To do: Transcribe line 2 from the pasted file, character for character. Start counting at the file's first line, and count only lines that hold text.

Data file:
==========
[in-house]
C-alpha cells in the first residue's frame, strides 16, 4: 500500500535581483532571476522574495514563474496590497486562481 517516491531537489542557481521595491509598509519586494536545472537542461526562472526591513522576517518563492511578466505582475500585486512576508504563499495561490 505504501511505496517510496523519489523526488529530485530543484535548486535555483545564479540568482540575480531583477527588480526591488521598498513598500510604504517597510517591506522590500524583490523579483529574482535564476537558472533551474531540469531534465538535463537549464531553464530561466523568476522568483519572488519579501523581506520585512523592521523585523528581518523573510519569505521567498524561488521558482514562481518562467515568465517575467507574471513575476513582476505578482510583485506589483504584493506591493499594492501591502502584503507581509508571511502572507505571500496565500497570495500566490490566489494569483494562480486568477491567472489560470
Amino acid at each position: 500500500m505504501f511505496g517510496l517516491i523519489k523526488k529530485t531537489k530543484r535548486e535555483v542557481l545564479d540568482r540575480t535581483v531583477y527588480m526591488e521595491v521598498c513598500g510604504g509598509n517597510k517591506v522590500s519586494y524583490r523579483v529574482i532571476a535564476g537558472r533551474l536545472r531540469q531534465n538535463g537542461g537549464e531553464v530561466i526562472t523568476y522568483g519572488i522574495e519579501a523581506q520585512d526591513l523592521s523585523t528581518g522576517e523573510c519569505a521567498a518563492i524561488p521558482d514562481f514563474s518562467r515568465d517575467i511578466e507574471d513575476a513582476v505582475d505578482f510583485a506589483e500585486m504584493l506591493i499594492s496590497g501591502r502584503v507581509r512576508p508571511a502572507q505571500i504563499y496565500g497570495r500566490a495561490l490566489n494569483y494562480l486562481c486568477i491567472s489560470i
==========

C-alpha cells in the first residue's frame, strides 16, 4: 500500500535581483532571476522574495514563474496590497486562481 517516491531537489542557481521595491509598509519586494536545472537542461526562472526591513522576517518563492511578466505582475500585486512576508504563499495561490 505504501511505496517510496523519489523526488529530485530543484535548486535555483545564479540568482540575480531583477527588480526591488521598498513598500510604504517597510517591506522590500524583490523579483529574482535564476537558472533551474531540469531534465538535463537549464531553464530561466523568476522568483519572488519579501523581506520585512523592521523585523528581518523573510519569505521567498524561488521558482514562481518562467515568465517575467507574471513575476513582476505578482510583485506589483504584493506591493499594492501591502502584503507581509508571511502572507505571500496565500497570495500566490490566489494569483494562480486568477491567472489560470